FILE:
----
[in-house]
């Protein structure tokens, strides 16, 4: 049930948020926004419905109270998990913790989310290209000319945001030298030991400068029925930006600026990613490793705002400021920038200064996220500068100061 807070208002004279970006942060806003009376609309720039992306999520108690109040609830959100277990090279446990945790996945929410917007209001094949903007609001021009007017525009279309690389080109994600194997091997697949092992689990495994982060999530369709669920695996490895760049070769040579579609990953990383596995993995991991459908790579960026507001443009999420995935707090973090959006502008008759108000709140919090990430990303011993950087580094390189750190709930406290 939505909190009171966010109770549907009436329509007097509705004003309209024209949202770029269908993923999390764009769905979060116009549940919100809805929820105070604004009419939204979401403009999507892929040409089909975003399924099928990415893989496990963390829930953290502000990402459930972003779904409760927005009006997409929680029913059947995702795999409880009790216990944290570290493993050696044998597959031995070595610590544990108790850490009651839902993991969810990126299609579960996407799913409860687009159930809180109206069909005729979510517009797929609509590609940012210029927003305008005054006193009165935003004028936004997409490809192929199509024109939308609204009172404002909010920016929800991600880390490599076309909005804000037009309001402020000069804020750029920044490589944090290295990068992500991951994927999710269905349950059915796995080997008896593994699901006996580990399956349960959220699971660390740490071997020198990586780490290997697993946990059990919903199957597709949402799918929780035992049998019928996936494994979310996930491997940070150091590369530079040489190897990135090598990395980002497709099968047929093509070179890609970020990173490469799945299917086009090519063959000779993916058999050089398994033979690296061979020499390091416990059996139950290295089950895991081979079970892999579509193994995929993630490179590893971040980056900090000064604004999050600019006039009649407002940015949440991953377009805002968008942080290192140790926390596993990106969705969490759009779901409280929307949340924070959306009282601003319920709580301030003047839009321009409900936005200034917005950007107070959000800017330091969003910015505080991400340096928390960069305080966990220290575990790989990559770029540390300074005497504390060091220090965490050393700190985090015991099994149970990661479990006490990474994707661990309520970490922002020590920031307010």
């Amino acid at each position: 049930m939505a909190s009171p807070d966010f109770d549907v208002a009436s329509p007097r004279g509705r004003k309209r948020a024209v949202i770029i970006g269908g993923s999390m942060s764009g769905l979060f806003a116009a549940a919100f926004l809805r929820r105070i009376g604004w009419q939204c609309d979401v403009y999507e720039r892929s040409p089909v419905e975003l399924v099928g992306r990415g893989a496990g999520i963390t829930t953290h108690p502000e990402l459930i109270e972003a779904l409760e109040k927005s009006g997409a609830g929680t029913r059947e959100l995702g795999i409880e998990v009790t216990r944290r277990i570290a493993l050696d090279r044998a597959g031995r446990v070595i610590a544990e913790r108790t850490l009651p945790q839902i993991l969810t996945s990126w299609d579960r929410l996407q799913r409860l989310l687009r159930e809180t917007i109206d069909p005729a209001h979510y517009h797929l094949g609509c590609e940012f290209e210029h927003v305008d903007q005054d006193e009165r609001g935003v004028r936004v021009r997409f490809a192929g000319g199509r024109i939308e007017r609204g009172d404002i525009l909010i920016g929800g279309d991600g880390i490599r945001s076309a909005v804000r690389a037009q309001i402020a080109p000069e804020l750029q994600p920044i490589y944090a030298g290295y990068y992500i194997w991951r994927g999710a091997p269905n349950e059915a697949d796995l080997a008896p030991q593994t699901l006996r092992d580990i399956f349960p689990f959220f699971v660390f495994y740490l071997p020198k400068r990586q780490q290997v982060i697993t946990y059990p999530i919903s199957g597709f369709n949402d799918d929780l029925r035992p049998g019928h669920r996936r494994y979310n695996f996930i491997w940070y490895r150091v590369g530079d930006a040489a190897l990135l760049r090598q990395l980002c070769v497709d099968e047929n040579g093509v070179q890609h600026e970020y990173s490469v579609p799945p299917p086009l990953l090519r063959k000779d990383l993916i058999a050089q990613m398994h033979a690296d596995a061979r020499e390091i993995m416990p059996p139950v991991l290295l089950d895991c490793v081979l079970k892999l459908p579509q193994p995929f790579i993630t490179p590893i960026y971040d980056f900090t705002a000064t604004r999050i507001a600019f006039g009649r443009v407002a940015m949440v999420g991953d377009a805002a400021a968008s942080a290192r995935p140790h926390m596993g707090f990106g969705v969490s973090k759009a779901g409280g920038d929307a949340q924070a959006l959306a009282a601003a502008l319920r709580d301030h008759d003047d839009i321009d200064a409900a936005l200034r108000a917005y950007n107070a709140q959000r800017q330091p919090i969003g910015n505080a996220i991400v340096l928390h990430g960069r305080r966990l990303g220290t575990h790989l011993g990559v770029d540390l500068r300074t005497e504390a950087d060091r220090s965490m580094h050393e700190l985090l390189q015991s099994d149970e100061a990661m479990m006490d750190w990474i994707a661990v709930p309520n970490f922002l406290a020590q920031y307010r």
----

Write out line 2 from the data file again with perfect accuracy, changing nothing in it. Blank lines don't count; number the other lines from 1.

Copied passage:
């Protein structure tokens, strides 16, 4: 049930948020926004419905109270998990913790989310290209000319945001030298030991400068029925930006600026990613490793705002400021920038200064996220500068100061 807070208002004279970006942060806003009376609309720039992306999520108690109040609830959100277990090279446990945790996945929410917007209001094949903007609001021009007017525009279309690389080109994600194997091997697949092992689990495994982060999530369709669920695996490895760049070769040579579609990953990383596995993995991991459908790579960026507001443009999420995935707090973090959006502008008759108000709140919090990430990303011993950087580094390189750190709930406290 939505909190009171966010109770549907009436329509007097509705004003309209024209949202770029269908993923999390764009769905979060116009549940919100809805929820105070604004009419939204979401403009999507892929040409089909975003399924099928990415893989496990963390829930953290502000990402459930972003779904409760927005009006997409929680029913059947995702795999409880009790216990944290570290493993050696044998597959031995070595610590544990108790850490009651839902993991969810990126299609579960996407799913409860687009159930809180109206069909005729979510517009797929609509590609940012210029927003305008005054006193009165935003004028936004997409490809192929199509024109939308609204009172404002909010920016929800991600880390490599076309909005804000037009309001402020000069804020750029920044490589944090290295990068992500991951994927999710269905349950059915796995080997008896593994699901006996580990399956349960959220699971660390740490071997020198990586780490290997697993946990059990919903199957597709949402799918929780035992049998019928996936494994979310996930491997940070150091590369530079040489190897990135090598990395980002497709099968047929093509070179890609970020990173490469799945299917086009090519063959000779993916058999050089398994033979690296061979020499390091416990059996139950290295089950895991081979079970892999579509193994995929993630490179590893971040980056900090000064604004999050600019006039009649407002940015949440991953377009805002968008942080290192140790926390596993990106969705969490759009779901409280929307949340924070959306009282601003319920709580301030003047839009321009409900936005200034917005950007107070959000800017330091969003910015505080991400340096928390960069305080966990220290575990790989990559770029540390300074005497504390060091220090965490050393700190985090015991099994149970990661479990006490990474994707661990309520970490922002020590920031307010």